Describing the Constitution as a "compassionate and organic" guide, a bench headed by Chief Justice Dipak Misra suggested that a change in the law can be considered so that a convict on death row dies "in peace and not in pain".
The petition by lawyer Rishi Malhotra says that hanging a convict to death is a violation of the right to life, which includes the right to a dignified death. Hanging, he argued today, is the most cruel and inhuman way of execution. "Execution should be as quick and as simple as possible" and should not prolong someone's trauma, he said.
He also said in hanging, it takes over 40 minutes to declare a prisoner dead, but in shooting or a lethal injection, it is all over in a few minutes.
As Mr Malhotra spoke about less painful ways of execution, Justice DY Chandrachud pointed out that even the lethal injection method had been criticised in the US.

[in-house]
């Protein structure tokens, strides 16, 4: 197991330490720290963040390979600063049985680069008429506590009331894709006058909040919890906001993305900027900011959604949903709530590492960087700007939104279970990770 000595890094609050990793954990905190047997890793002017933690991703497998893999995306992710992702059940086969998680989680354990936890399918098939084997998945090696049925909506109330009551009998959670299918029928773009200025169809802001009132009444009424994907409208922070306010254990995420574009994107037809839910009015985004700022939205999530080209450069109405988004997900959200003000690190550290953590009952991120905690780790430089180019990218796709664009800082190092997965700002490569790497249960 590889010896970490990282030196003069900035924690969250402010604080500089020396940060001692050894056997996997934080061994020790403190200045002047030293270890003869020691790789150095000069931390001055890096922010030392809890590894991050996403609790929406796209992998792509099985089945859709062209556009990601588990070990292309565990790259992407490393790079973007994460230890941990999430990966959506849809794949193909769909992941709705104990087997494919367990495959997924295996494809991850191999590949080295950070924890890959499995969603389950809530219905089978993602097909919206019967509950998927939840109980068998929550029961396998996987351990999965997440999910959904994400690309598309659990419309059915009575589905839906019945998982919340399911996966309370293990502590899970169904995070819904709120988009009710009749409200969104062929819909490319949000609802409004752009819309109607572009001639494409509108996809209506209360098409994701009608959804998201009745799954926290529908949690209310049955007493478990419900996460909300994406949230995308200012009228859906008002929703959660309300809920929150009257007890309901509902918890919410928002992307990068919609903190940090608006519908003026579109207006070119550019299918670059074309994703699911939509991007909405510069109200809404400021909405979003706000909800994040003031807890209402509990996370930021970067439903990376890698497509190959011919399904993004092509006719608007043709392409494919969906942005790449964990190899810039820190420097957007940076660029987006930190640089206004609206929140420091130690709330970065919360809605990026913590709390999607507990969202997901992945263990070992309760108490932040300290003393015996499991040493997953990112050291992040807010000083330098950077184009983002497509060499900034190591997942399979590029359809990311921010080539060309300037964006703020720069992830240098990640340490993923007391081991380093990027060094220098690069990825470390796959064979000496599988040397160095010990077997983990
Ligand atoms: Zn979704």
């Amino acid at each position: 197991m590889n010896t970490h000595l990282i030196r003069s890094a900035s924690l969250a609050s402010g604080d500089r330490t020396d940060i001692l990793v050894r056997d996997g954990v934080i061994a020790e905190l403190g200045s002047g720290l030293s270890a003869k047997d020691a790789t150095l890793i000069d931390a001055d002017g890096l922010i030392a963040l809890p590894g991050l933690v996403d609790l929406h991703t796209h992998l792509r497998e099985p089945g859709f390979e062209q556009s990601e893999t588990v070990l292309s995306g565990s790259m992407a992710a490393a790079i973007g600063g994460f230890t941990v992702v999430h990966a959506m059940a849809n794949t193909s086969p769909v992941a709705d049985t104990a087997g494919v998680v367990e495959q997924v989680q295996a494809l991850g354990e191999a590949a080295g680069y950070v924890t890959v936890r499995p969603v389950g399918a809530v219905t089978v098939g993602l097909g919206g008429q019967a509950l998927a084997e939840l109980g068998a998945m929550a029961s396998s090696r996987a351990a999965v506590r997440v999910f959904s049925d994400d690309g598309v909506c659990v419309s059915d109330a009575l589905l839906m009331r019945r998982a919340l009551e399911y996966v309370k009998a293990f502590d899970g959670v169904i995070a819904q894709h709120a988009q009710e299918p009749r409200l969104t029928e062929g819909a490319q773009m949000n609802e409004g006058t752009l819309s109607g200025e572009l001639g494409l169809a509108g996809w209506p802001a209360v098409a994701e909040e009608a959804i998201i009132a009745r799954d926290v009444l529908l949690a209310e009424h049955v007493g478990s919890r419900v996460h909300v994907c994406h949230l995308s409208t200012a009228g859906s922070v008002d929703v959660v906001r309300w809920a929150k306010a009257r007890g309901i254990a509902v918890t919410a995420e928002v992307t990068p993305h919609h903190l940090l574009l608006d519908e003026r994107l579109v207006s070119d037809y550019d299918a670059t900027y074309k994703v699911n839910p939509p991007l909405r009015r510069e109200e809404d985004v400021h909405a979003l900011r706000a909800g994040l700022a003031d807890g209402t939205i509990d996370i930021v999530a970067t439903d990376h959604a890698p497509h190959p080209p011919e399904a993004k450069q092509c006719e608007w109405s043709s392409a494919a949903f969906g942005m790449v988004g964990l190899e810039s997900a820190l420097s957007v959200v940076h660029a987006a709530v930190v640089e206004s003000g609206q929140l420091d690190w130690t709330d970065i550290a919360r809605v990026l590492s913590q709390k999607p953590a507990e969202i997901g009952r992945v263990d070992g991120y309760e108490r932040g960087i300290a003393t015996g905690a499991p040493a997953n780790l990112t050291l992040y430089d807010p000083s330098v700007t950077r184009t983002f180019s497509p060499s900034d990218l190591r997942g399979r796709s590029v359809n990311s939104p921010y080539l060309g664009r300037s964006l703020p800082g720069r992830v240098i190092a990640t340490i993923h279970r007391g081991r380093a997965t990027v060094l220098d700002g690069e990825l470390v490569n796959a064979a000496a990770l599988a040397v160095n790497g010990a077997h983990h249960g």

The Supreme Court has urged the centre to consider whether there can be "other modes" for death sentence, given the advances in science.
"The legislature may think of other modes by which a convict has to face death sentence to die in peace but not in pain, for it has been said for centuries nothing can be equated to painless death. We are absolutely conscious that our constitution is a compassionate constitution which recognises sanctity of life," the court said.
The top court clarified that it was not getting into the validity of the death sentence as it had been upheld earlier.
Attorney General KK Venugopal has been asked to help the court in this case.